Italian osso bucco, Japanese kaseki, gourmet vegetarian. In the second season of NBC’s Hannibal (the second episode of which airs tomorrow), fiction’s most notorious cannibal ventures past classic French technique to dabble in other popular—though no less appetizing—world cuisines.
Chef José Andrés continues to consult on the series; the dramatic kitchen and dining room scenes are proof of a professional chef’s touch. Juxtaposed with scenes of gruesome murder and psychopathic manipulation, the delicate knife work, elegant plating, and musings of satiated dinner guests leave the viewer in a perpetual state of nauseated limbo. Without giving anything away, just know that you may never look at a human calf the same way again.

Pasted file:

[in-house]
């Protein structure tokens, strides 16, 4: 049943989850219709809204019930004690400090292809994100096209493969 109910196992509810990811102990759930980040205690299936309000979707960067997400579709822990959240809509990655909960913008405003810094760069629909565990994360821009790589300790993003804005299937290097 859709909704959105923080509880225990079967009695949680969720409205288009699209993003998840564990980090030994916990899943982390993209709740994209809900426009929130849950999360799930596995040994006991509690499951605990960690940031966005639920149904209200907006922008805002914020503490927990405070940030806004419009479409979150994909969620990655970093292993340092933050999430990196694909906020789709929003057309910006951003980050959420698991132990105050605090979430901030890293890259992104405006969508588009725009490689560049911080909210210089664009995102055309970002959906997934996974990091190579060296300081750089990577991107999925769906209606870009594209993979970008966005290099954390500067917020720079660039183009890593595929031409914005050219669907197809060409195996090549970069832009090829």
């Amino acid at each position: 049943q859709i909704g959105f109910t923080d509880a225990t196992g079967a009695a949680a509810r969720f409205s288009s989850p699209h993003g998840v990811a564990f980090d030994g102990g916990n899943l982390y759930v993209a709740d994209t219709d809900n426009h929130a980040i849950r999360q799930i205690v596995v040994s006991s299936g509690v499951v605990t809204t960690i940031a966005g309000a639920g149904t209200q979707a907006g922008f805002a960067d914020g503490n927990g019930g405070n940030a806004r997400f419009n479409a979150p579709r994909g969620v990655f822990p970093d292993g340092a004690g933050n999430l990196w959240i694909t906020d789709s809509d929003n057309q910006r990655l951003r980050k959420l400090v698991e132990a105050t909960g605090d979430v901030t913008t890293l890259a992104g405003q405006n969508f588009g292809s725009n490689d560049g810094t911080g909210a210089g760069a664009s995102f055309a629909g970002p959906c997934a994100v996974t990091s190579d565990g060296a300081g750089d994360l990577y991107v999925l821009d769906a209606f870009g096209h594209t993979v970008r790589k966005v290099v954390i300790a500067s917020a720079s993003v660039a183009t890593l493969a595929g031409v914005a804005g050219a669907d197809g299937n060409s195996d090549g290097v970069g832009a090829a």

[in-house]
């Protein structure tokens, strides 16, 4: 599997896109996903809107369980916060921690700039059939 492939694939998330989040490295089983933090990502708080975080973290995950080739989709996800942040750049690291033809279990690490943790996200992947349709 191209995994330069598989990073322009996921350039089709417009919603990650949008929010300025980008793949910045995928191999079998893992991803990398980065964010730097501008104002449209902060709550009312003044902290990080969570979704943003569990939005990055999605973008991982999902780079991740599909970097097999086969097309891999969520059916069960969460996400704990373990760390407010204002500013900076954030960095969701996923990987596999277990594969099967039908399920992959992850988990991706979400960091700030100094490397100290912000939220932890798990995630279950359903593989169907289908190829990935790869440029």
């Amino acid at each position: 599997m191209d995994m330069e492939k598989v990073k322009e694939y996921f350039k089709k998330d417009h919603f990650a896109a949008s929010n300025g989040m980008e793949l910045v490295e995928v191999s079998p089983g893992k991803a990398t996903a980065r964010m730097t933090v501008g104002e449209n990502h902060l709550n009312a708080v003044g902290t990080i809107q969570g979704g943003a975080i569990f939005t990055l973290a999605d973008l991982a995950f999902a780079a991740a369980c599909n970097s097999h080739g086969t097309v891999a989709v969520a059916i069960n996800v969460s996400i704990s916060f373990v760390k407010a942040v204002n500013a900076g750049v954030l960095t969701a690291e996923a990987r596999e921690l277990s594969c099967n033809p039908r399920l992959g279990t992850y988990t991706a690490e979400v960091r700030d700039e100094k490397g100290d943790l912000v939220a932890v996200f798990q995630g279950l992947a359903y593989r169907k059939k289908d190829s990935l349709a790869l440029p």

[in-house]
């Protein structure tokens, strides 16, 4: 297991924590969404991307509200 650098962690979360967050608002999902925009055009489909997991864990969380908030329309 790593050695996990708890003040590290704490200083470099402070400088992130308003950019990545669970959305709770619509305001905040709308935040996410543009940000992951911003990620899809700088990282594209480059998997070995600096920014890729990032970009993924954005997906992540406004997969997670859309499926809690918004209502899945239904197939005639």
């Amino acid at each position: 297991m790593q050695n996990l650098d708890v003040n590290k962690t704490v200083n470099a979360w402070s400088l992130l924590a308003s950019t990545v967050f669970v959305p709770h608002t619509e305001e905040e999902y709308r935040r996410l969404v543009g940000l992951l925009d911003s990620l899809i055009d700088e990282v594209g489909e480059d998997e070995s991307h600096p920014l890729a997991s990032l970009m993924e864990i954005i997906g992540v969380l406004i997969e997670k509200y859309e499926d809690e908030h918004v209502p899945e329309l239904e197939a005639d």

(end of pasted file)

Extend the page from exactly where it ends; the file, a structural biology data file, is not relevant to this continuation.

For a network show, Hannibal is grossly entertaining.